“The overwhelming presence of the Buddha and the festivity of light and colors brimming all over offer a glimpse of the ideal world envisioned by Buddhists at the time,” Yoo added.  
 
At the bottom of the scroll is a list of the names of donors and five monks who were involved in the creation.
 
The painting of Rocana Buddha will be exhibited at the museum’s Buddhist Painting Hall on the second floor until Sept. 26.  
 
Prior to the arrival of the scroll painting, the museum had been holding a media art exhibition of illuminating Buddhas since early this year. Among some 110 existing gwaebul in Korea, three of them — gwaebul of Buseok Temple, gwaebul of Hwaeom Temple (National Treasure No. 201) and gwaebul of Eunhae Temple (Treasure No. 1270) — have been digitalized and were being exhibited as media art works at the museum. 
 
While the Rocana Buddha painting is on exhibit, the media art works will not be available, but as soon as the scroll painting returns to Sinwon Temple, the media art exhibition will resume, allowing visitors to enjoy different styles of gwaebul.  
 
Media artwork of different Buddhist paintings has been organized by the National Museum of Korea [NATIONAL MUSEUM OF KROEA]

Media artwork of different Buddhist paintings has been organized by the National Museum of Korea [NATIONAL MUSEUM OF KROEA]

 
“To create the moving images of the Buddhas in gwaebul for the media art works, we have created a 3-D model based on the original work and implemented natural movement using motion capture technology,” said an official from the museum.  
 
There's another exhibition that’s been organized at a rare venue for the Buddha’s Birthday.
 
At Seosomun Shrine History Museum in central Seoul, which usually exhibits works related to Catholicism as it is a memorial venue established to commemorate the martyrs who were executed during Catholic persecutions, a gwaebul from Hwaeom Temple in South Jeolla is being exhibited for the first time.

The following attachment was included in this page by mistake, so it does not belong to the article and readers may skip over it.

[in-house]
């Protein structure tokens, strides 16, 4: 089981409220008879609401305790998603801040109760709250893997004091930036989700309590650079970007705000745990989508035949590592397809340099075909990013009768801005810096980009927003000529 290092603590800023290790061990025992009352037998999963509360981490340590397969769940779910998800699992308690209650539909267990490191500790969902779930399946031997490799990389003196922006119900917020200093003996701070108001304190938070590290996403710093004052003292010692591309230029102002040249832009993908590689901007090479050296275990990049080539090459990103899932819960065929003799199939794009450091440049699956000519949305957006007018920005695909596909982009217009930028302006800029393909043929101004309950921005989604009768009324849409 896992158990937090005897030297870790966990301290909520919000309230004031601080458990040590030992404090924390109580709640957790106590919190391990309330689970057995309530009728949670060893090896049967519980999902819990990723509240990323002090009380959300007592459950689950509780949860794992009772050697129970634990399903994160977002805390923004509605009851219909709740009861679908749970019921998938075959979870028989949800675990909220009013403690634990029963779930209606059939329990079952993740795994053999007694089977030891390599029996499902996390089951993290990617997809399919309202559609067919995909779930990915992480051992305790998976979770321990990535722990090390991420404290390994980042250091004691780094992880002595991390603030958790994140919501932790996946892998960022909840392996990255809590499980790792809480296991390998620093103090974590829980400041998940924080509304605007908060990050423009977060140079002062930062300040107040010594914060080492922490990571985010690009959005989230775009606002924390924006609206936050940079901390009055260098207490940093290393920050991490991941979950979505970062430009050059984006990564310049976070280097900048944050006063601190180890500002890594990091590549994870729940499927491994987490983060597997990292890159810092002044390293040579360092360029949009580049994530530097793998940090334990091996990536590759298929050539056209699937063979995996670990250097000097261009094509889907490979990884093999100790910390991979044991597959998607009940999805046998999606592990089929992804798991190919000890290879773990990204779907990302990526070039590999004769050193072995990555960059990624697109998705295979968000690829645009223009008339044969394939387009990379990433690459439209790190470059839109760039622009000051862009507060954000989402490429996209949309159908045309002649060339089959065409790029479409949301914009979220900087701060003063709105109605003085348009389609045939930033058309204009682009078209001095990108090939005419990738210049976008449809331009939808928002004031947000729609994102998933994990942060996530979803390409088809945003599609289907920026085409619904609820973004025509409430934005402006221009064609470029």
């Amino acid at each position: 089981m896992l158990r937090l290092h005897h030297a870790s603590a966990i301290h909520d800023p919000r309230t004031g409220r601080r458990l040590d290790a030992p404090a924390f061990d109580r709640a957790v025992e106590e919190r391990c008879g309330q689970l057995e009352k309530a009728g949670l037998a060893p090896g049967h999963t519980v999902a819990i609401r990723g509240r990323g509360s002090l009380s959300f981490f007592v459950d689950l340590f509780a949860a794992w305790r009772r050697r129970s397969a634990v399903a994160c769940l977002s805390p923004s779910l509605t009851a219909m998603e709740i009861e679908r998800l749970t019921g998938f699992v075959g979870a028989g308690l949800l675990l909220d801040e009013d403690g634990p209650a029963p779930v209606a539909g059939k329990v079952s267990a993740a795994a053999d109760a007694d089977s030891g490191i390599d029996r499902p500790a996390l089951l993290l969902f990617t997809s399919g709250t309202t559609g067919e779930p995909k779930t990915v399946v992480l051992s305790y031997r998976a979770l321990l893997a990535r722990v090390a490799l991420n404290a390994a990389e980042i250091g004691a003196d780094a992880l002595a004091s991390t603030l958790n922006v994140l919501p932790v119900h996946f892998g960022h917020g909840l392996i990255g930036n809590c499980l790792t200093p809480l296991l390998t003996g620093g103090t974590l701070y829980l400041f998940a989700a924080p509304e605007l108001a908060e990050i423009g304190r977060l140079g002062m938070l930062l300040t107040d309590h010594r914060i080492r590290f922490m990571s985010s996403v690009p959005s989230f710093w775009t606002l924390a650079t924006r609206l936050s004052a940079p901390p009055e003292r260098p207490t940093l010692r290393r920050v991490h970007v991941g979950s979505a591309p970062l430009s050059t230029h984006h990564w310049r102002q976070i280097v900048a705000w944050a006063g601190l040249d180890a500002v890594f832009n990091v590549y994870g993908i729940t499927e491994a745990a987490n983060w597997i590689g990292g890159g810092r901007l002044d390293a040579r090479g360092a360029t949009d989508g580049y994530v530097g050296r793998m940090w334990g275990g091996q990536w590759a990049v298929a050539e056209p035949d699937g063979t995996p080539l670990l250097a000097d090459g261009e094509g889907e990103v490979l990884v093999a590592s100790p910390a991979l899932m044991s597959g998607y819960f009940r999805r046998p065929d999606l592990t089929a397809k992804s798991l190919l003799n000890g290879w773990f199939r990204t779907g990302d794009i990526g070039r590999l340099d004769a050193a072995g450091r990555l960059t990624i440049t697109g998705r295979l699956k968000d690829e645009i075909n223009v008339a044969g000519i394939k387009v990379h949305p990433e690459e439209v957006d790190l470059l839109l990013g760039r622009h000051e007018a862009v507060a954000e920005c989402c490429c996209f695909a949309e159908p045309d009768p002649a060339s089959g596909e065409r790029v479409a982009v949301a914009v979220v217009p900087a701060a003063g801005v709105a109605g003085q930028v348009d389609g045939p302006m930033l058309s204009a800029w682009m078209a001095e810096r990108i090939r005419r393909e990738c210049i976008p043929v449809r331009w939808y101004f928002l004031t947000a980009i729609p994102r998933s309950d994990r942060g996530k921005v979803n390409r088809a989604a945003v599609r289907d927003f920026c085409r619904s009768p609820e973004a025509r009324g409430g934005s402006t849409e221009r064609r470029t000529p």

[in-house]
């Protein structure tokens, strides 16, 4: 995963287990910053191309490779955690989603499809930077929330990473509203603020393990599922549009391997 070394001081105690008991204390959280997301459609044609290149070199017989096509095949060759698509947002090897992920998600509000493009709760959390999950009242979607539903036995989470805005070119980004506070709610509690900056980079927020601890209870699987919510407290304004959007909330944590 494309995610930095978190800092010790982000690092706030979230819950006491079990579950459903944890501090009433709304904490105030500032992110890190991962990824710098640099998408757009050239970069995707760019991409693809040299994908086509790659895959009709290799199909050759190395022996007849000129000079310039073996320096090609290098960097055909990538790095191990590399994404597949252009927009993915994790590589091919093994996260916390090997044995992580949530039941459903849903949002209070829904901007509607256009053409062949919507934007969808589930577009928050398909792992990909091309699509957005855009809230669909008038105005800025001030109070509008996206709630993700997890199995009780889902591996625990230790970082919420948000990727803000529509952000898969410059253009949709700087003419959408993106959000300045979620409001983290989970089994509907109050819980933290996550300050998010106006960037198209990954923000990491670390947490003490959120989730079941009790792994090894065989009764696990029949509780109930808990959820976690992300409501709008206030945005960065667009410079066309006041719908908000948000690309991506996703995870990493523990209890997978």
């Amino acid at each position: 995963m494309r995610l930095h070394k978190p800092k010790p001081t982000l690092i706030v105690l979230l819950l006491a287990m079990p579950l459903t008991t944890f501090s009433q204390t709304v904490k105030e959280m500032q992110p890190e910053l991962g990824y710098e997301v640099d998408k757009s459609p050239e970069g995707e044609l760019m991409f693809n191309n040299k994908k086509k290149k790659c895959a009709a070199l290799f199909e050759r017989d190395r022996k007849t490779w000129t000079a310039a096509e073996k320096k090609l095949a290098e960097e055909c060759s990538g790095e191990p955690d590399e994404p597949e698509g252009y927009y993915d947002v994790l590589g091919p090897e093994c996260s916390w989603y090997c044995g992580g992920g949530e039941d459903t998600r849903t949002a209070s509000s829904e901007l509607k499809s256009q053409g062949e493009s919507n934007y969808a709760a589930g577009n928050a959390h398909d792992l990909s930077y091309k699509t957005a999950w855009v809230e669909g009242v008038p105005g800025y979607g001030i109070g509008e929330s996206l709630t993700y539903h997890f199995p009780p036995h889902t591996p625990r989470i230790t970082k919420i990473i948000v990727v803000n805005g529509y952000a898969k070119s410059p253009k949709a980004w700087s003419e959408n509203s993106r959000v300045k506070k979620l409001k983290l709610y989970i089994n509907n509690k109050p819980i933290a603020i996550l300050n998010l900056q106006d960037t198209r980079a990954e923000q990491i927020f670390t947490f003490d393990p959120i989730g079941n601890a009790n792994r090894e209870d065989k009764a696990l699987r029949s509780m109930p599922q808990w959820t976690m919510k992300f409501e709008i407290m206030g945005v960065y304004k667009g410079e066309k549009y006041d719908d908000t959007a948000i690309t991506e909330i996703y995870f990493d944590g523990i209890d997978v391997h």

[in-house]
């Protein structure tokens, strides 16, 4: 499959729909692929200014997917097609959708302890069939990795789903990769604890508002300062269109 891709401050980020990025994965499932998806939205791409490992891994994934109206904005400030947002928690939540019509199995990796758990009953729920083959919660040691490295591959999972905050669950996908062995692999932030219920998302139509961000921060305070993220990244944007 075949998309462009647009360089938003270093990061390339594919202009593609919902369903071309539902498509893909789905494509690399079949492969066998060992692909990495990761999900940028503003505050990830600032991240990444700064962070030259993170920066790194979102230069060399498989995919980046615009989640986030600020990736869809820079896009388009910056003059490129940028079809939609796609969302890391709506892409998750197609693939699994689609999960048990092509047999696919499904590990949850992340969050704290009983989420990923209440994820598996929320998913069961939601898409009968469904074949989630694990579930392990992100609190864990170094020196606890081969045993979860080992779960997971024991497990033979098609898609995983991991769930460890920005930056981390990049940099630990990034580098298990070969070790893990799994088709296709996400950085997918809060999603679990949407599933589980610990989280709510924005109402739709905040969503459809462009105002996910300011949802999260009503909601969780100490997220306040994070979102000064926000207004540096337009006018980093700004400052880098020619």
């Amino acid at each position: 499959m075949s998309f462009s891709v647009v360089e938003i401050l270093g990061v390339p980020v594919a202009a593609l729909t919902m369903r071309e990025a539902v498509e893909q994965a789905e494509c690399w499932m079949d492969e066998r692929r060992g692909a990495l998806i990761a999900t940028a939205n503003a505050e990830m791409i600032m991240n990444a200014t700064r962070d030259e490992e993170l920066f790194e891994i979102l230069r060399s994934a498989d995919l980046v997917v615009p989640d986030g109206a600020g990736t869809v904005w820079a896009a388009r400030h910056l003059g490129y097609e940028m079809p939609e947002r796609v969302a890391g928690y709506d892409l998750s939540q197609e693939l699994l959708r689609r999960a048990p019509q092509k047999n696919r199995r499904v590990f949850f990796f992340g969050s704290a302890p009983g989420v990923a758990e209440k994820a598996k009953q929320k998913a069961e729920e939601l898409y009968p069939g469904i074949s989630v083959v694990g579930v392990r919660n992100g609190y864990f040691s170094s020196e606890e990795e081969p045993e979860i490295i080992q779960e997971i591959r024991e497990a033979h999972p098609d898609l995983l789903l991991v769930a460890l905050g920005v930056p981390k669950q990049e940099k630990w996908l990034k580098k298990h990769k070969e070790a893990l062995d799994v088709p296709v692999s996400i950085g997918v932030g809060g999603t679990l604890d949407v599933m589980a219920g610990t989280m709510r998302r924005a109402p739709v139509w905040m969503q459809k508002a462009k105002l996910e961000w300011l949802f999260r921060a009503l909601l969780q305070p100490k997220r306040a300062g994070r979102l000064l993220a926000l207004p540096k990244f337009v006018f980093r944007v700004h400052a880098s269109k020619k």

The scroll painting of ″Vulture Peak Assembly,” Korea’s National Treasure No. 301, is being exhibited at the Seosomun Shrine History Museum in central Seoul. [SEOSOMUN SHRINE HISTORY MUSEUM]

The scroll painting of ″Vulture Peak Assembly,” Korea’s National Treasure No. 301, is being exhibited at the Seosomun Shrine History Museum in central Seoul. [SEOSOMUN SHRINE HISTORY MUSEUM]

 
The painting, titled “The Vulture Peak Assembly,” is Korea’s National Treasure No. 301. It was painted in 1653 and is 11.95 meters high and 7.76 meters wide. It depicts a scene of Sakyamuni preaching as Bodhisattvas and the Four Guardian Kings stand surrounding him. It underwent a two-year restoration which was completed in March.
 
“I believe this painting is so significant, especially in such a time of a disaster,” said Kim Young-ho, an art historian who curated the exhibit. “That is why we decided to cross the boundaries of religion and allow the painting to be exhibited here to send the message of peace and healing.” The exhibit runs until June 30.  
 
BY YIM SEUNG-HYE   [yim.seunghye@joongang.co.kr]
 
 
 
Log in to Twitter or Facebook account to connect
with the Korea JoongAng Daily
help-image Social comment?
s
lock icon

To write comments, please log in to one of the accounts.

Standards Board Policy (0/250자)

What’s Popular Now